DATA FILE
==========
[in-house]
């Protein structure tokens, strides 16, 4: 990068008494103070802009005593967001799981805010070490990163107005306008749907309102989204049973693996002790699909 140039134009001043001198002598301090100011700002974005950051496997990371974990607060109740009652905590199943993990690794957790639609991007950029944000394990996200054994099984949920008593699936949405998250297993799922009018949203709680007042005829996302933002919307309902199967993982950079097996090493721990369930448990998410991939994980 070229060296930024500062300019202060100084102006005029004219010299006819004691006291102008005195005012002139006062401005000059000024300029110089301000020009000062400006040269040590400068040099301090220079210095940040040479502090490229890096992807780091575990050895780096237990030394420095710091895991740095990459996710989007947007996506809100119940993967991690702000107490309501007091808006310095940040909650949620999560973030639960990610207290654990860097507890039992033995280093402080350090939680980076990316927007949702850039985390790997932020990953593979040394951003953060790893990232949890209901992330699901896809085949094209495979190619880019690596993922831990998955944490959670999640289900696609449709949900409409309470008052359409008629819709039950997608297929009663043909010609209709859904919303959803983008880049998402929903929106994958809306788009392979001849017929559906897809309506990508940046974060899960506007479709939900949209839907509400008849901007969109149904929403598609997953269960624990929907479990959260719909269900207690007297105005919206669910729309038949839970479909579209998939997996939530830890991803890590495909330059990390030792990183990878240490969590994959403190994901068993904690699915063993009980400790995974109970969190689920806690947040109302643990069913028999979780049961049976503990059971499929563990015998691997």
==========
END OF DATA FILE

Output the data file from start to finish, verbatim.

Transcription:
[in-house]
């Protein structure tokens, strides 16, 4: 990068008494103070802009005593967001799981805010070490990163107005306008749907309102989204049973693996002790699909 140039134009001043001198002598301090100011700002974005950051496997990371974990607060109740009652905590199943993990690794957790639609991007950029944000394990996200054994099984949920008593699936949405998250297993799922009018949203709680007042005829996302933002919307309902199967993982950079097996090493721990369930448990998410991939994980 070229060296930024500062300019202060100084102006005029004219010299006819004691006291102008005195005012002139006062401005000059000024300029110089301000020009000062400006040269040590400068040099301090220079210095940040040479502090490229890096992807780091575990050895780096237990030394420095710091895991740095990459996710989007947007996506809100119940993967991690702000107490309501007091808006310095940040909650949620999560973030639960990610207290654990860097507890039992033995280093402080350090939680980076990316927007949702850039985390790997932020990953593979040394951003953060790893990232949890209901992330699901896809085949094209495979190619880019690596993922831990998955944490959670999640289900696609449709949900409409309470008052359409008629819709039950997608297929009663043909010609209709859904919303959803983008880049998402929903929106994958809306788009392979001849017929559906897809309506990508940046974060899960506007479709939900949209839907509400008849901007969109149904929403598609997953269960624990929907479990959260719909269900207690007297105005919206669910729309038949839970479909579209998939997996939530830890991803890590495909330059990390030792990183990878240490969590994959403190994901068993904690699915063993009980400790995974109970969190689920806690947040109302643990069913028999979780049961049976503990059971499929563990015998691997």